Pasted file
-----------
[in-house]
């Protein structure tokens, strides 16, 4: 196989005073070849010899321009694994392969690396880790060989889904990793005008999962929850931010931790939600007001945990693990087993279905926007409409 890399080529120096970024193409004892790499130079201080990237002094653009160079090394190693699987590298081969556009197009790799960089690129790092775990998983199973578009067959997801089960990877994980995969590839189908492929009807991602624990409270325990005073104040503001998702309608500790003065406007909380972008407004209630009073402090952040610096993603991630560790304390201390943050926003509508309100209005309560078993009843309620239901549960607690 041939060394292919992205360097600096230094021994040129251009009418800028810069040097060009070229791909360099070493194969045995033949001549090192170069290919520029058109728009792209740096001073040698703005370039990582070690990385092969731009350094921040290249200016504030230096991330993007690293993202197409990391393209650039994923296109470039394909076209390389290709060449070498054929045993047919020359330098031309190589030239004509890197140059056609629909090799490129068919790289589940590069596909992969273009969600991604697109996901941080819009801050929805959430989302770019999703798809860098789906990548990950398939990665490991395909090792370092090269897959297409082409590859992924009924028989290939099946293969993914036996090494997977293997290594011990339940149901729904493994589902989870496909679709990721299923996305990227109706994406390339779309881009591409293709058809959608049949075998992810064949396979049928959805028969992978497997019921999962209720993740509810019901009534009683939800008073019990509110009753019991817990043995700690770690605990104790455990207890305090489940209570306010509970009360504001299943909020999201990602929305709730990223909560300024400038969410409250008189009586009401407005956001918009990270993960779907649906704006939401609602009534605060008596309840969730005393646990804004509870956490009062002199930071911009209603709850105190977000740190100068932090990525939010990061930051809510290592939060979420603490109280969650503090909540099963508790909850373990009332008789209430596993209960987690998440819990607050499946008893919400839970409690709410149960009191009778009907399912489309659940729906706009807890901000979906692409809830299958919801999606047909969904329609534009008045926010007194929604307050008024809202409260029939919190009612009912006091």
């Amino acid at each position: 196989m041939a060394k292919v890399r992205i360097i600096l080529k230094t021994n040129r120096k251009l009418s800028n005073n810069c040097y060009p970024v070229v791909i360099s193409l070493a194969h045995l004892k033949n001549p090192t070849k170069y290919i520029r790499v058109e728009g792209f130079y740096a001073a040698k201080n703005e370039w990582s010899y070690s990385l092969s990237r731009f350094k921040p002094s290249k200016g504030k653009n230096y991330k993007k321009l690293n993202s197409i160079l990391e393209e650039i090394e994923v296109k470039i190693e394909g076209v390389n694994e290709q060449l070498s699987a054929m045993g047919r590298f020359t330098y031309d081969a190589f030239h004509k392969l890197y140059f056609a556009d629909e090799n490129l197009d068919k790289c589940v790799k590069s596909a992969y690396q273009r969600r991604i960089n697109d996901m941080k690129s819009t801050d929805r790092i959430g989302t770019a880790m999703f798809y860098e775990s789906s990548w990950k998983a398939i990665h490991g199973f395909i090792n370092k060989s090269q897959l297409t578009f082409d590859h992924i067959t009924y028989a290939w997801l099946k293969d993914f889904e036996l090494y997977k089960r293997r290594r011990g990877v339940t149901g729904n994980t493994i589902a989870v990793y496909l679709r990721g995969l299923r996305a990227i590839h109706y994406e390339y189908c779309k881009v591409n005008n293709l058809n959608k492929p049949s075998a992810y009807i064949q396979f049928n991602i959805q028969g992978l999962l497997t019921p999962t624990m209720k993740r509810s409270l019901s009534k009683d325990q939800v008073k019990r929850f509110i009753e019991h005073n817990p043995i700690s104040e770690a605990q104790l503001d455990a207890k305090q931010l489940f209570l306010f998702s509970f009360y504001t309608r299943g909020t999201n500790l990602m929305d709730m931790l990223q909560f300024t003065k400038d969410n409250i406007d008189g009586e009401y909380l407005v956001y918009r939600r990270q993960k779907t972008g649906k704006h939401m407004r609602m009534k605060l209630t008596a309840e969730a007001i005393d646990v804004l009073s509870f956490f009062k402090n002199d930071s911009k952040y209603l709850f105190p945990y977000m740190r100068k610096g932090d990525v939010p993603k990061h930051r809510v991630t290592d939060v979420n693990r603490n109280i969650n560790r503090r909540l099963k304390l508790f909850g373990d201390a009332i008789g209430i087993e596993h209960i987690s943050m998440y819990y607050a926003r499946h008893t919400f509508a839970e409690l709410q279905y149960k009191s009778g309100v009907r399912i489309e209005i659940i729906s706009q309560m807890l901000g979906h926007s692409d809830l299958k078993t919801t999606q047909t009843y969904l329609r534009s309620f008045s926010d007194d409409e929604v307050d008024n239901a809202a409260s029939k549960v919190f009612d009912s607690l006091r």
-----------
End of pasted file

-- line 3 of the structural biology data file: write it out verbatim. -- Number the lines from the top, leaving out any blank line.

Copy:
């Amino acid at each position: 196989m041939a060394k292919v890399r992205i360097i600096l080529k230094t021994n040129r120096k251009l009418s800028n005073n810069c040097y060009p970024v070229v791909i360099s193409l070493a194969h045995l004892k033949n001549p090192t070849k170069y290919i520029r790499v058109e728009g792209f130079y740096a001073a040698k201080n703005e370039w990582s010899y070690s990385l092969s990237r731009f350094k921040p002094s290249k200016g504030k653009n230096y991330k993007k321009l690293n993202s197409i160079l990391e393209e650039i090394e994923v296109k470039i190693e394909g076209v390389n694994e290709q060449l070498s699987a054929m045993g047919r590298f020359t330098y031309d081969a190589f030239h004509k392969l890197y140059f056609a556009d629909e090799n490129l197009d068919k790289c589940v790799k590069s596909a992969y690396q273009r969600r991604i960089n697109d996901m941080k690129s819009t801050d929805r790092i959430g989302t770019a880790m999703f798809y860098e775990s789906s990548w990950k998983a398939i990665h490991g199973f395909i090792n370092k060989s090269q897959l297409t578009f082409d590859h992924i067959t009924y028989a290939w997801l099946k293969d993914f889904e036996l090494y997977k089960r293997r290594r011990g990877v339940t149901g729904n994980t493994i589902a989870v990793y496909l679709r990721g995969l299923r996305a990227i590839h109706y994406e390339y189908c779309k881009v591409n005008n293709l058809n959608k492929p049949s075998a992810y009807i064949q396979f049928n991602i959805q028969g992978l999962l497997t019921p999962t624990m209720k993740r509810s409270l019901s009534k009683d325990q939800v008073k019990r929850f509110i009753e019991h005073n817990p043995i700690s104040e770690a605990q104790l503001d455990a207890k305090q931010l489940f209570l306010f998702s509970f009360y504001t309608r299943g909020t999201n500790l990602m929305d709730m931790l990223q909560f300024t003065k400038d969410n409250i406007d008189g009586e009401y909380l407005v956001y918009r939600r990270q993960k779907t972008g649906k704006h939401m407004r609602m009534k605060l209630t008596a309840e969730a007001i005393d646990v804004l009073s509870f956490f009062k402090n002199d930071s911009k952040y209603l709850f105190p945990y977000m740190r100068k610096g932090d990525v939010p993603k990061h930051r809510v991630t290592d939060v979420n693990r603490n109280i969650n560790r503090r909540l099963k304390l508790f909850g373990d201390a009332i008789g209430i087993e596993h209960i987690s943050m998440y819990y607050a926003r499946h008893t919400f509508a839970e409690l709410q279905y149960k009191s009778g309100v009907r399912i489309e209005i659940i729906s706009q309560m807890l901000g979906h926007s692409d809830l299958k078993t919801t999606q047909t009843y969904l329609r534009s309620f008045s926010d007194d409409e929604v307050d008024n239901a809202a409260s029939k549960v919190f009612d009912s607690l006091r």